Business bankruptcies are nothing new.  They occur for a variety of reasons, some, with hindsight, entirely avoidable, some just plain, old-fashioned bad luck.  What is new, or at least, what has not been seen since 2013, is the level of business bankruptcies and what is making headlines is their size. With Toys R Us and Maplin fresh in our mind this week we look at some of the reasons large companies are going under.

Large firms no longer so mighty?

Small companies often fall by the wayside relatively unnoticed.  Their demise may well be painful for those who worked for them, but the fact that they are not national, household names means that they are unlikely to make national press headlines.  When large companies, go bankrupt, however, or even come close to it, then it can quickly become major news.  Ten years ago, the collapse of Northern Rock and the near collapse of Lloyds and RBSG generated significant press coverage and the financial crisis of 2008 is still reference in the national press on a fairly regular basis.  Fast-forward to today and the collapse of Carillion is now the talk of the media and based on what has come to light so far looks like it could continue to be so for quite some time to come.  In between these two events, we’ve seen a slew of household names cease trading or come close to it, perhaps the highest-profile of them being BHS, which collapsed almost two years ago and is still a subject of interest for the public and their representatives in the form of MPs and the press, particularly with regard to its pension fund.

Small companies taken by circumstances, large companies taken by greed?

Small companies may lack the resources need to cope with unexpected changes in circumstances, some of which are hard to predict due to the fact that they have been brought about for political reasons rather than as a result of market forces.  One example of this is the fallout from Brexit, others include changes to business rates, an increase in the minimum wage, and the introduction of auto-enrolment, which is now reaching the smallest of businesses.  Large companies may not be thrilled about these changes but they may be in a better position to absorb them and adapt to them or, if they are in a dominant position in their niche, to pass the costs of them on to their customers.  In fact, larger companies may even benefit from these changes if they motivate smaller competitors to wind up trading (not necessarily by going bankrupt).  Larger companies can, however, fall victim to management failings.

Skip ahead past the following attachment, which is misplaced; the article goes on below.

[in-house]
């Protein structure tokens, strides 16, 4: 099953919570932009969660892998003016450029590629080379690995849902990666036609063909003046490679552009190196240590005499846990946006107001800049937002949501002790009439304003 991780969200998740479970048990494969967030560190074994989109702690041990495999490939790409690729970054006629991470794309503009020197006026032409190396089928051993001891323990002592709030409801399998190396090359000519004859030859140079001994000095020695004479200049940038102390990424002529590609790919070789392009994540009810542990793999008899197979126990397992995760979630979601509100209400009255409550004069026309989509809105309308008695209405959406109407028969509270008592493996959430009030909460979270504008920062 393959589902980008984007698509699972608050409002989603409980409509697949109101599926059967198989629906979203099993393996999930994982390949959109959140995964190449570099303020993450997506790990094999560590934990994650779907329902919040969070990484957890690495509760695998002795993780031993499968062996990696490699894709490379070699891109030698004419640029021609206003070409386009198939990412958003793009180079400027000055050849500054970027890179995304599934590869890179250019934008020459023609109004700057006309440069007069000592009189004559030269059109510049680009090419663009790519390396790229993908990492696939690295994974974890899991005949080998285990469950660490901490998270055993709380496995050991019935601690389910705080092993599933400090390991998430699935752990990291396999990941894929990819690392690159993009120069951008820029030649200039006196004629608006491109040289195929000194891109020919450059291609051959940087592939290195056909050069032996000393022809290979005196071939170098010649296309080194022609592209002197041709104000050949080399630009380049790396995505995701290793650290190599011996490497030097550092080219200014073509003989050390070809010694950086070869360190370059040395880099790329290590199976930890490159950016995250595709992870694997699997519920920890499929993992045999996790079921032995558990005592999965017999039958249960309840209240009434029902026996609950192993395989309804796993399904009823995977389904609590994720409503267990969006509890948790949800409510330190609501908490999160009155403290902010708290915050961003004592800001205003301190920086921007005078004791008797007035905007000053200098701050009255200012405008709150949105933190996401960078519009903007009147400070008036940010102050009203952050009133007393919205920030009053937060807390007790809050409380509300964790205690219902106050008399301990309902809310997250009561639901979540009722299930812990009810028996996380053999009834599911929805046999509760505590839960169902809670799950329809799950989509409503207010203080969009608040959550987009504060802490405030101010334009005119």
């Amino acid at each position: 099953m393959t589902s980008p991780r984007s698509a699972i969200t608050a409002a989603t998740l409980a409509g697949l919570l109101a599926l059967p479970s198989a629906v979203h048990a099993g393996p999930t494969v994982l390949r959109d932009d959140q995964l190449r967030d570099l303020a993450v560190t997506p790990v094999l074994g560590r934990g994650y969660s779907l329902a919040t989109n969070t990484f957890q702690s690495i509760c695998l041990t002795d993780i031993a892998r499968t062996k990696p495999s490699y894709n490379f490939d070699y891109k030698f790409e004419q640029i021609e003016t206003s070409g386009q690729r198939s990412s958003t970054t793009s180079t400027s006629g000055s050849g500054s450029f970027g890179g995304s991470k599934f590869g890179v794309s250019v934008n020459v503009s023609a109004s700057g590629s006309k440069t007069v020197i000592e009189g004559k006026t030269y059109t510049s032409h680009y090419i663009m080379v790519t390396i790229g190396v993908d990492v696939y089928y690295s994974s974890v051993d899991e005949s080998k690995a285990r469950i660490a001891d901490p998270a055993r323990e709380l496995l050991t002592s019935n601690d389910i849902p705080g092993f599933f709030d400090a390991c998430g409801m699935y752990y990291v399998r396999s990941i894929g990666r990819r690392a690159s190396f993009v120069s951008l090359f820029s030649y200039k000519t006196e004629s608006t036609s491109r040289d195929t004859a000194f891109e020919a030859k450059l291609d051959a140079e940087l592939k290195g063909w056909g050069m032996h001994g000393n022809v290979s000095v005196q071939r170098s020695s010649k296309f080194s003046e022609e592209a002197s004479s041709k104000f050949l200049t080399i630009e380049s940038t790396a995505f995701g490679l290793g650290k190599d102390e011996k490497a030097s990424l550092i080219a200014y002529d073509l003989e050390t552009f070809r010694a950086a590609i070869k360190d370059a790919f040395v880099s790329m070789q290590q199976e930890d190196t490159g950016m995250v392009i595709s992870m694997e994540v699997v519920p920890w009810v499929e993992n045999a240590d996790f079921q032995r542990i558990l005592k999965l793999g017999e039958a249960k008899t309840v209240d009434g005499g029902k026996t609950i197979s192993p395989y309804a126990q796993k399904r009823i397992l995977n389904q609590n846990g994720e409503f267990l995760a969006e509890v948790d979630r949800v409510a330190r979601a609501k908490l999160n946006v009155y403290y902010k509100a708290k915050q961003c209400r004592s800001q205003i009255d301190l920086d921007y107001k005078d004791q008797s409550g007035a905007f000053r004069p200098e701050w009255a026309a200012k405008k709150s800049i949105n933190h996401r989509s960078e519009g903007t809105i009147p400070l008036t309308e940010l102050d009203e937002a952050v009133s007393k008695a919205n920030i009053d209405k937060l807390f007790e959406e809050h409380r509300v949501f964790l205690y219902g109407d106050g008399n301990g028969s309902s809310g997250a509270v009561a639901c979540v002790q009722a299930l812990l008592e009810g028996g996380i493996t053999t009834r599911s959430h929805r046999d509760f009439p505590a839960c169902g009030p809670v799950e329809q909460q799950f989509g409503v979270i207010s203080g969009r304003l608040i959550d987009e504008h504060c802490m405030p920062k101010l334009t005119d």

From RBSG to Carillion

Looking at the high-profile company failures (or near failures) of the last decade there are usually several reasons why the businesses came to (the point of) collapse and many, if not all of them, can reasonably be put under the category of poor management decisions.  For RBSG the straw which broke the camel’s back was arguably the purchase of ABN Amro, which proved to have too much poison in its chalice for RBSG to absorb.  BHS might have been better able to manage its pension fund if it had paid less in dividends to its shareholders.  In 2004 alone, BHS paid out dividends worth almost twice as much as is pre-tax profits, thereby wiping out a chunk of its financial reserves.  The chief beneficiaries of this generosity were Philip Green and his immediate family.  The story behind the collapse of Carillion is still emerging, but already there seems to be a consistent thread of Carillion underestimating the costs of fulfilling contracts and therefore bidding too little for them.  Again, this is ultimately a management issue, but as Carillion was so active in the public sector, it also raises questions about the government’s ability to oversee and manage the tender process.

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